From the TUC

The costs of pensions tax relief

06 Jul 2011, by in Pensions & Investment

The government has been unable to win the argument that the cost of public sector pensions is unsustainable. Right wing critics of public sector pensions have therefore changed their tune and now stress their argument that poorly paid and ill-pensioned private sector workers should not have to pay for public sector pensions.

This, of course, is just another call for levelling down. With two out of three private sector workers now getting no employer help building up a pension, the only way to make the two sectors fair would be to remove two-thirds of public sector workers from any pensions coverage. And if you take this argument to its logical conclusion you end up in the absurd position that low paid private sector workers should make no contribution to paying the wages of public sector workers with a higher income. Given that the public sector has higher median pay as it tends to employ workers with high skills and professional qualifications – all those teachers and doctors – this ends up being most of the public sector.

But there is a glaring unfairness that many critics of public sector pensions (though to be fair not all) fail to acknowledge. This is the £39 billion cost of pensions tax relief – most of which goes to the better off.

Before we get into the arguments, it is worth explaining how it works.

When you make a contribution to a pension scheme, your tax bill is reduced. This is because you are then taxed on your income less the amount that you contribute. So if you earn £35,000 a year and make a contribution of £2,000 you pay income tax as if you earned £33,000 a year.

The motivation is perfectly reasonable. It is in the state’s interest to encourage people to save for a pension as they are less likely to claim benefits, and it is a reasonable public policy objective to try and secure a decent retirement income for its citizens.

But there are two problems.

  • The simple way that it is calculated means that people get tax relief at their marginal rate – ie the tax they would pay on that £2,000 in the example. If they are higher rate tax payers it means they get 40p in the pound tax relief, while if they are standard rate tax payers they get only 20p. This means that it costs a higher rate taxpayer 60p to put an extra pound in their pension and a standard rate taxpayer 80p. The introduction of the 50p rate means that the richest can save a pound for only 50p. This is hardly fair.
  • The second issue is that the more you put into your pension the more tax relief you get. Of course any tax incentive that encourages people to save will not be very progressive. Poor people who do not save get no help and the better off who can save will get this taxpayer handout. But other savings incentives are capped. You can only put £5,340 into a cash ISA for example.  Some on the left are therefore opposed to savings incentives – just as some on the right would scrap all reliefs in favour of a flat tax – though for diametrically opposed reasons. I think both those positions are wrong, but it is right to be concerned that the very rich can get a big chunk of pensions tax relief every year.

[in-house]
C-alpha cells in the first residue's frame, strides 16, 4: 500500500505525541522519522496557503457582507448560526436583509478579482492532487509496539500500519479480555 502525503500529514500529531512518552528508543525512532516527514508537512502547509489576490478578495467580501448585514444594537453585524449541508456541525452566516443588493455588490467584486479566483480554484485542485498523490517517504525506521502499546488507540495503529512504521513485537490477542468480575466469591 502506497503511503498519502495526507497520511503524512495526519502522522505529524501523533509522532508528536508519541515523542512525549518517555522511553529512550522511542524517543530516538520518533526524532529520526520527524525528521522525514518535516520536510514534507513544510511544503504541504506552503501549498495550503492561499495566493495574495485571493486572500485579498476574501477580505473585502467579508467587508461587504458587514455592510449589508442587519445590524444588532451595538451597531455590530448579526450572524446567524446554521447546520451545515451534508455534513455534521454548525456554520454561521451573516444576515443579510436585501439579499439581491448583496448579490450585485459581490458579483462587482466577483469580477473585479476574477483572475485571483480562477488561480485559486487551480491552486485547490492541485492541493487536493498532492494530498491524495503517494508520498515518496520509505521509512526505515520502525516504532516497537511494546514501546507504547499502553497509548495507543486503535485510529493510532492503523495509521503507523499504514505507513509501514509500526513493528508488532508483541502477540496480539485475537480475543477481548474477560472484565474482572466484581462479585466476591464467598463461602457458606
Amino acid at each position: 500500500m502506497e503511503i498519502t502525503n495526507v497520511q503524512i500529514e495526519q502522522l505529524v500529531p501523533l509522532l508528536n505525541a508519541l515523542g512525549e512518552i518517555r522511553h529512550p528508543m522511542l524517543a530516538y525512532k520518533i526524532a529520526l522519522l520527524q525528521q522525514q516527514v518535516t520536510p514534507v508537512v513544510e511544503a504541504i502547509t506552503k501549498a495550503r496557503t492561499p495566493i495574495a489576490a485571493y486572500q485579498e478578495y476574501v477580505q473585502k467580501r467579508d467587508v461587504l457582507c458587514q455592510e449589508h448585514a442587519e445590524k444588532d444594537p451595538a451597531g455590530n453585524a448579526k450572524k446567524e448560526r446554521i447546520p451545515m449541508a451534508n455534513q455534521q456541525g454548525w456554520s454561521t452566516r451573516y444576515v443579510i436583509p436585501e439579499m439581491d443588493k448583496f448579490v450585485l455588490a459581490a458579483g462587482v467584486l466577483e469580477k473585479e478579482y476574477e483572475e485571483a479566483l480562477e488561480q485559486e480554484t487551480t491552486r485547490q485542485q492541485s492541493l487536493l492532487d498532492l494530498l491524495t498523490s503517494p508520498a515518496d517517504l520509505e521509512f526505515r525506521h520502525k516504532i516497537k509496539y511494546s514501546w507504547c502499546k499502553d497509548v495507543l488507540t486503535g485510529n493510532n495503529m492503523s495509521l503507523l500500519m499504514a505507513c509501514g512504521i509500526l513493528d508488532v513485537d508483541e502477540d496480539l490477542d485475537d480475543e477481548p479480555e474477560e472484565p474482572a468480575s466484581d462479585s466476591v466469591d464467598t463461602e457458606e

So what are the costs of pensions tax relief; and is there a limit?

This HMRC table is helpfully reproduced by the Pensions Policy Institute.  It shows the total cost of tax relief on pensions as £39 billion or 2.8% of GDP. Public Service pensions cost 1.9% of GDP in contrast – and will fall to 1.4%.

Some caution is needed with the £39 billion figure. It is made up of more elements than the one I describe above. And public sector workers also get tax relief on their pension contributions, so this is not just a private sector issue.

But to bring the basic fairness issue back into focus, this parliamentary question shows that 60 per cent of the benefit went to higher rate tax payers.

Some change will occur from this tax year. Alistair Darling introduced a much tighter cap on the amount of pension contribution that could be used to claim tax relief. In the past the maximum amount was £255,000. So before the new 50p tax rate you could get in excess of £100,000 a year in tax relief. (40p for each pound).

In the current tax year the limit is £50,000. With the new 50p tax rate this still makes £25,000 of tax relief available for those who can afford to make more than twice the median income in pension contributions each year.

So how should this be changed? I’m certainly not against tax relief on pensions contributions in principle. As auto-enrolment starts and many people start a pension for the first time, putting tax relief into their modest pots too is undoubtedly good policy.

But there are two reforms that I think should be considered.

  • First tax relief should be limited to standard rate relief (as the Lib Dems said in their election manifesto). It should cost everybody the same to put an extra pound in their pension.
  • Second I think there should be a lower limit. Public policy should encourage pensions savings, but only up to a level that provides a decent retirement income.

The savings however should just be grabbed by the Treasury but used to improve the existing state retirement pension. The government are currently consulting on a proposal that would give a flat rate £140 pension for new pensioners. Some tax relief should be used to help existing pensioners too.